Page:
Markets Mixed After Volatile Session…..

U.S. equities were mixed in a volatile trading session, as the markets continued to grapple with inflation pressures, as well as supply chain and labor challenges. Uncertainty regarding if the Fed will be forced to speed up its first rate hike following hawkish inflation comments from New York Fed President Williams appeared to stymie conviction. Moreover, concerns appeared to have resurfaced regarding the recent rise in global COVID-19 infections. Treasuries were higher to weigh on yields, and the U.S. dollar fell, while crude oil prices were higher to pare some of yesterday’s tumble and gold lost ground. However, some favorable earnings and economic data provided some positivity to sentiment, with NVIDIA, Macy’s and Kohl’s standout winners today after their results as earnings season gets closer to the finish line, but the Dow was pressured by a drop in Cisco Systems on its mixed results and guidance. The economic calendar showed jobless claims dipped to a new post pandemic low, Philadelphia manufacturing growth jumped for November, but activity in Kansas City moderated slightly, while the October Leading Economic Index rose more than expected and registered its eighth-straight monthly gain. Europe finished to the downside amid the continued grappling with the COVID trends, the supply chain issues and inflation pressures, while markets in Asia were mostly lower.

The Dow Jones Industrial Average lost 60 points (0.2%) to 35,871, while the S&P 500 Index increased 16 points (0.3%) to 4,705, and the Nasdaq Composite advanced 72 points (0.5%) to 15,994. In moderately-heavy volume, 4.2 billion shares of NYSE-listed stocks were traded, and 5.3 billion shares changed hands on the Nasdaq. WTI crude oil gained $0.86 to $78.41 per barrel. Elsewhere, the gold spot price fell $9.30 to $1,860.90 per ounce, and the Dollar Index—a comparison of the U.S. dollar to six major world currencies—declined 0.3% to 95.55.

Weekly initial jobless claims came in at a level of 268,000 for the week ended November 13, versus the Bloomberg consensus estimate of 260,000 and compared to the prior week’s upwardly-revised 269,000 level. The four-week moving average decreased by 5,750 to 272,750, and continuing claims for the week ended November 6 fell by 129,000 to 2,080,000, below estimates of 2,120,000. The four-week moving average of continuing claims dropped by 100,000 to 2,157,250.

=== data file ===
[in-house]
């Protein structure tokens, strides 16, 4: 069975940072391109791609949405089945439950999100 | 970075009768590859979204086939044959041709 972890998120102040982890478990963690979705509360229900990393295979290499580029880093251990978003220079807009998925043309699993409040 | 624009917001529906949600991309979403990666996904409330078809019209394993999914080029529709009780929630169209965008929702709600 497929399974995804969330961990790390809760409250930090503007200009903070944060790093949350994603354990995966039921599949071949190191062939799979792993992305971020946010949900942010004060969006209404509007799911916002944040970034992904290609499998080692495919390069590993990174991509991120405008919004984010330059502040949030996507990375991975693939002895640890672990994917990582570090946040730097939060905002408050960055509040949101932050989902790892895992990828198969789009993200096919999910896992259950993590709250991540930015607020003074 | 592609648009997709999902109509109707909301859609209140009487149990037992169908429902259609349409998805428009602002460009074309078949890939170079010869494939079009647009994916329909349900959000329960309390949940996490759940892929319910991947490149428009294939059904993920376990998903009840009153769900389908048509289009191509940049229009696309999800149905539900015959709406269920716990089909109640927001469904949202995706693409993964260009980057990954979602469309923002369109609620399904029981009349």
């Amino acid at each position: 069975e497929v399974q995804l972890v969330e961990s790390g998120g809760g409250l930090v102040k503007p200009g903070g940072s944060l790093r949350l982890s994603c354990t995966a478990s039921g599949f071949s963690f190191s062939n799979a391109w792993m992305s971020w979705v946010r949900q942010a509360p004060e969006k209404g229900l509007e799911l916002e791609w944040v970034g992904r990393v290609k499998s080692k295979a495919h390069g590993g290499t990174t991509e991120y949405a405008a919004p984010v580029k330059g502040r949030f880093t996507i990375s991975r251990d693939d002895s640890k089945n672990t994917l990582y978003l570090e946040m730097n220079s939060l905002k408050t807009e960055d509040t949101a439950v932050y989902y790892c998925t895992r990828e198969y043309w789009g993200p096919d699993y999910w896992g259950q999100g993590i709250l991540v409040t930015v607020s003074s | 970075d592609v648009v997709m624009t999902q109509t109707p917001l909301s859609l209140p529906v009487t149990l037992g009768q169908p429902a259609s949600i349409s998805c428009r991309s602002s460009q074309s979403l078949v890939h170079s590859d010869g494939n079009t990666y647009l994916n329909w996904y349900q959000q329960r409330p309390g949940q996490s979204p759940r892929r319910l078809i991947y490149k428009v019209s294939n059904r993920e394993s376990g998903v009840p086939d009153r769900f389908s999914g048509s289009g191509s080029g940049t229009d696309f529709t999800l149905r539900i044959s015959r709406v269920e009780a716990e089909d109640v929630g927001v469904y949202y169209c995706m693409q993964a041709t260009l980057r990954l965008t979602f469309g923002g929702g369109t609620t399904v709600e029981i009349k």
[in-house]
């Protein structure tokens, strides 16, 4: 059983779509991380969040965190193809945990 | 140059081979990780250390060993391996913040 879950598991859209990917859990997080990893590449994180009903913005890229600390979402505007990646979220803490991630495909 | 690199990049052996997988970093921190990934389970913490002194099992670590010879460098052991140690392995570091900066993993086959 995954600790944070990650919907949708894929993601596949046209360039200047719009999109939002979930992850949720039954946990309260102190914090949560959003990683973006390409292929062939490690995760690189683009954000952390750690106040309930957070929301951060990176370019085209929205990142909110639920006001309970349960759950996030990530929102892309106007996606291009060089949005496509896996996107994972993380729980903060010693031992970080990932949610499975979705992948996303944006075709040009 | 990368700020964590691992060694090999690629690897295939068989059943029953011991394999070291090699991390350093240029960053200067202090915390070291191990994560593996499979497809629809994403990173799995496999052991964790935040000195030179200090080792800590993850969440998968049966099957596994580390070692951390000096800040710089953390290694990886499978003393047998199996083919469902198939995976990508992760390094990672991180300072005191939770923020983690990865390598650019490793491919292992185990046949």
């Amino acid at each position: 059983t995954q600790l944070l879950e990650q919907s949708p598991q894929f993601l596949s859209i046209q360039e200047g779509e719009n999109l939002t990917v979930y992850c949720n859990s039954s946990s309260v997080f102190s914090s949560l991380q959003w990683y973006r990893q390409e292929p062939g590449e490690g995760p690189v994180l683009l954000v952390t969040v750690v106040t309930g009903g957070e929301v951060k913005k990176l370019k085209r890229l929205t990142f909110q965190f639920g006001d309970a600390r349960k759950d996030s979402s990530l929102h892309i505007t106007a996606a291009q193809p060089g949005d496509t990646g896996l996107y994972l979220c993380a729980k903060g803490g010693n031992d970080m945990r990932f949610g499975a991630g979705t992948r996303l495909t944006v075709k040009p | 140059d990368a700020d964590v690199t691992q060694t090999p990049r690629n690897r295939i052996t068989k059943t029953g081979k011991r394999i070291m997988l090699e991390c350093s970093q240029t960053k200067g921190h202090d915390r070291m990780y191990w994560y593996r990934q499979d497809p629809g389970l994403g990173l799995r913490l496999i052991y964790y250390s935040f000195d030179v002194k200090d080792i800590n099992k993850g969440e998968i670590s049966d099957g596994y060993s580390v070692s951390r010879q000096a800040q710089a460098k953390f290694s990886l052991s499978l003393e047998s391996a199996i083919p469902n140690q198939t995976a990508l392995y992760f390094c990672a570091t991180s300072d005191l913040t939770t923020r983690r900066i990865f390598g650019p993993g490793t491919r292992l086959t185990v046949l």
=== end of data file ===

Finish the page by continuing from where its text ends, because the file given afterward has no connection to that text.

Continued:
The Philly Fed Manufacturing Business Outlook Index jumped further into expansion territory (a reading above zero) for November. The index rose to 39.0 versus estimates of a slight increase to 24.0 from October’s 23.8 level. Growth accelerated more than expected as new orders and shipments both saw expansions at faster paces, while delivery times widened and the average workweek rose. However, prices continued to climb and growth in employment slowed.

The Conference Board’s Leading Economic Index (LEI) for October rose 0.9% month-over-month (m/m), above estimates calling for a 0.8% gain and September’s downwardly-revised 0.1% increase. The LEI was positive for the eighth-straight month due largely to the positive net contribution from jobless claims. Other components that helped the index were, the interest rate spread and building permits, and ISM new orders, which more than offset negative contributions from consumer expectations and average workweek.

The November Kansas City Fed Manufacturing Activity Index declined more than expected but remained comfortably at a level depicting expansion (a reading above zero). The index fell to 24.0 from October’s 31.0 reading, and compared to forecasts calling for a decrease to 28.0.

Treasuries were higher, as the yield on the 2-year note dipped 1 basis point (bp) to 0.50%, while the rates on the 10-year note and the 30-year bond declined 3 bps to 1.57% and 1.97%, respectively.

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